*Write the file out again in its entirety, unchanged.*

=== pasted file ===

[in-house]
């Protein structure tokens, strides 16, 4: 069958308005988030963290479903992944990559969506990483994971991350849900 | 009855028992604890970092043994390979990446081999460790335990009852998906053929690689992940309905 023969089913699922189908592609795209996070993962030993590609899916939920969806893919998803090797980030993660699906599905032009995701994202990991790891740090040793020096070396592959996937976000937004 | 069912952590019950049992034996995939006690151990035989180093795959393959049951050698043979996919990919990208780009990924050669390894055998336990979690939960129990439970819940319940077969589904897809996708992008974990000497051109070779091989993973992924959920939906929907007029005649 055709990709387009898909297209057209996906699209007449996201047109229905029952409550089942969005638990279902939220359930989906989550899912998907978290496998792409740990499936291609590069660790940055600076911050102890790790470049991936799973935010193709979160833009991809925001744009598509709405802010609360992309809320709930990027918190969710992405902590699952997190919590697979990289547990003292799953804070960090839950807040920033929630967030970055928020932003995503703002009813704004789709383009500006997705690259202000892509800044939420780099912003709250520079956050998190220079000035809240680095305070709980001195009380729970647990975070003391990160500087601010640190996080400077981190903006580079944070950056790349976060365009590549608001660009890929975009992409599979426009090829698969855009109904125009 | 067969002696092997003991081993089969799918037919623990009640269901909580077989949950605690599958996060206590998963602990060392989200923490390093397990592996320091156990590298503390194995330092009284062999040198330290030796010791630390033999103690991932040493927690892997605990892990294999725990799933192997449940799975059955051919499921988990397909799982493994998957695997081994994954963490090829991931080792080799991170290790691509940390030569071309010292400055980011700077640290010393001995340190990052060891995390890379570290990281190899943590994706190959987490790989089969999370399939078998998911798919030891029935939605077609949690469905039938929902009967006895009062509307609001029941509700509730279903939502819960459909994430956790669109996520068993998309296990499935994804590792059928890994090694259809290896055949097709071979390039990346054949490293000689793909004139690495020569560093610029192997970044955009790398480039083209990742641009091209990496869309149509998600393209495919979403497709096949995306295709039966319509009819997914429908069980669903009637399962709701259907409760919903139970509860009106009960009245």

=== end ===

[in-house]
């Protein structure tokens, strides 16, 4: 069958308005988030963290479903992944990559969506990483994971991350849900 | 009855028992604890970092043994390979990446081999460790335990009852998906053929690689992940309905 023969089913699922189908592609795209996070993962030993590609899916939920969806893919998803090797980030993660699906599905032009995701994202990991790891740090040793020096070396592959996937976000937004 | 069912952590019950049992034996995939006690151990035989180093795959393959049951050698043979996919990919990208780009990924050669390894055998336990979690939960129990439970819940319940077969589904897809996708992008974990000497051109070779091989993973992924959920939906929907007029005649 055709990709387009898909297209057209996906699209007449996201047109229905029952409550089942969005638990279902939220359930989906989550899912998907978290496998792409740990499936291609590069660790940055600076911050102890790790470049991936799973935010193709979160833009991809925001744009598509709405802010609360992309809320709930990027918190969710992405902590699952997190919590697979990289547990003292799953804070960090839950807040920033929630967030970055928020932003995503703002009813704004789709383009500006997705690259202000892509800044939420780099912003709250520079956050998190220079000035809240680095305070709980001195009380729970647990975070003391990160500087601010640190996080400077981190903006580079944070950056790349976060365009590549608001660009890929975009992409599979426009090829698969855009109904125009 | 067969002696092997003991081993089969799918037919623990009640269901909580077989949950605690599958996060206590998963602990060392989200923490390093397990592996320091156990590298503390194995330092009284062999040198330290030796010791630390033999103690991932040493927690892997605990892990294999725990799933192997449940799975059955051919499921988990397909799982493994998957695997081994994954963490090829991931080792080799991170290790691509940390030569071309010292400055980011700077640290010393001995340190990052060891995390890379570290990281190899943590994706190959987490790989089969999370399939078998998911798919030891029935939605077609949690469905039938929902009967006895009062509307609001029941509700509730279903939502819960459909994430956790669109996520068993998309296990499935994804590792059928890994090694259809290896055949097709071979390039990346054949490293000689793909004139690495020569560093610029192997970044955009790398480039083209990742641009091209990496869309149509998600393209495919979403497709096949995306295709039966319509009819997914429908069980669903009637399962709701259907409760919903139970509860009106009960009245």